Other notable references to the poor in the NT include the well-known passages in James. James 1:27 states that “religion that God our Father accepts as pure and faultless is this: to look after orphans and widowsin their distress and to keep oneself from being polluted by the world.” Similarly, James 2:2-5 reflects a direct and clear repetition of the OT themes regarding God’s concern for the poor, and especially the notion that we as God’s people are to reflect that same concern. In James 5, Scripture warns the reader against ignoring the poor and needy (and here, no indication is given of whether these poor are “in the church” or not). Finally, in the book of Revelation, we find two specific references to “the poor.” One (Rev. 3:17) is a warning against those who trust in their riches, and are ignorant of their own poverty. There is a link here between this verse and Jesus’ comments in Luke’s Gospel, “blessed are you who are poor, yours is the Kingdom of God” (Luke 6:20). The link is simply that the poor are often more aware of their need of God than are the rich and wealthy, who trust in their own resources and genius. The second (Rev. 13:16) teaches that all are equal in God’s eyes and that their economic status has no bearing on their standing before God.

The Integratedness of Worship and Compassion

What might we conclude from all of this? First, no one can claim to have read Scripture and deny that the poor occupy a place of special concern in the eyes of God. I have only quoted a few of the many texts that make direct reference to the poor in the Bible. There are many others that indirectly make similar claims. In fact, I think a passage from Deuteronomy that doesn’t specifically mention the poor, very succinctly highlights what we are talking about here:

 Deut. 26:12   “When you have finished paying all the tithe of your increase in the third year, the year of tithing, then you shall give it to the Levite, to the stranger, to the orphan and to the widow, that they may eat in your towns and be satisfied. 13 “You shall say before the LORD your God, ‘I have removed the sacred portion from my house, and also have given it to the Levite and the alien, the orphan and the widow, according to all Your commandments which You have commanded me; I have not transgressed or forgotten any of Your commandments.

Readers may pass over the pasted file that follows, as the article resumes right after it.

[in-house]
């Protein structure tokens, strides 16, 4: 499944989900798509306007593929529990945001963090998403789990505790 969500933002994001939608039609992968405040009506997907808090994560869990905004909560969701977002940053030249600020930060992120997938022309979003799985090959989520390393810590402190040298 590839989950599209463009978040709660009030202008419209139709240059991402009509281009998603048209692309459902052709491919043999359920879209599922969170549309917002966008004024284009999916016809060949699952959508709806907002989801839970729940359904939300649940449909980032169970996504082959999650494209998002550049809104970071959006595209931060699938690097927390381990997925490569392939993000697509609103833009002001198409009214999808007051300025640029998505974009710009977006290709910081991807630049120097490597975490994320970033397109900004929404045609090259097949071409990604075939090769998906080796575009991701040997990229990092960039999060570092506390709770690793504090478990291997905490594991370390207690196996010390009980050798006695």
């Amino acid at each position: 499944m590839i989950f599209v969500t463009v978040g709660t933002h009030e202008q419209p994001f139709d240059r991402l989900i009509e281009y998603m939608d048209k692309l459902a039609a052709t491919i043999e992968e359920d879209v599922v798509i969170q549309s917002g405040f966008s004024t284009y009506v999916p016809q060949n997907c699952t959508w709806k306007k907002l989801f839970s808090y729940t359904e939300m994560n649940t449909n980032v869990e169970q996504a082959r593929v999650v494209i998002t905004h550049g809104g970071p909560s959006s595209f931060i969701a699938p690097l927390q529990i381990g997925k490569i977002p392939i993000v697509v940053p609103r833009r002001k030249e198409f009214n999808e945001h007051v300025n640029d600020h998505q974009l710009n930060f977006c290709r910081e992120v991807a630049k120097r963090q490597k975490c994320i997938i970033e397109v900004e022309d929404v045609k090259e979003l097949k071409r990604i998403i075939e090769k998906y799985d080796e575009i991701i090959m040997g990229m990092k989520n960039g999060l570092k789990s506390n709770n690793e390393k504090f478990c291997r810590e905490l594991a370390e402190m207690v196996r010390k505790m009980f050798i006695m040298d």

Notice a couple of things here. First, this concern for the poor in this passage in Deuteronomy is rooted in God’s instructions to Israel on their worship practices. That is, their very acts of worship themselves are to include concern for the widow, the orphan, the stranger! There can be no doubt that “stranger” refers to non-Israelites, and represents a real challenge to those who would advocate for “church only” service to the poor. The point here, is that worship and acts of love and compassion are to be integrated if they are to be meaningful. In fact, this is the entire theme of Isaiah 57:6-7,

6 “Is this not the fast which I choose,
To loosen the bonds of wickedness,
To undo the bands of the yoke,
And to let the oppressed go free
And break every yoke?
7 “Is it not to divide your bread with the hungry
And bring the homeless poor into the house;
When you see the naked, to cover him;
And not to hide yourself from your own flesh?


The point is simply this: if we are to embody all that God has called us to be, then we too must integrate love and compassion in our acts of worship and in all that we do in serving Christ. The notion of priority overlooks a great deal of biblical data that reflects the reality that we are to be a people who embody God’s love and compassion, especially for those who are most needy. The point is that compassion then cannot be secondary, but must be inherent. It must flow from us constantly and consistently as a central part of who we are! What I intend to argue in parts II and III is that by holding these two aspects of Scripture together, God’s love and God’s commandments, we embody Christ in a way that gives credibility to our message and substance to our actions. We serve a God who never changes, and whose plan for humanity is rooted in His desire to overturn the effects of sin, in all its many parts. That is the subject of Part II. In the meantime, I look forward to your thoughts!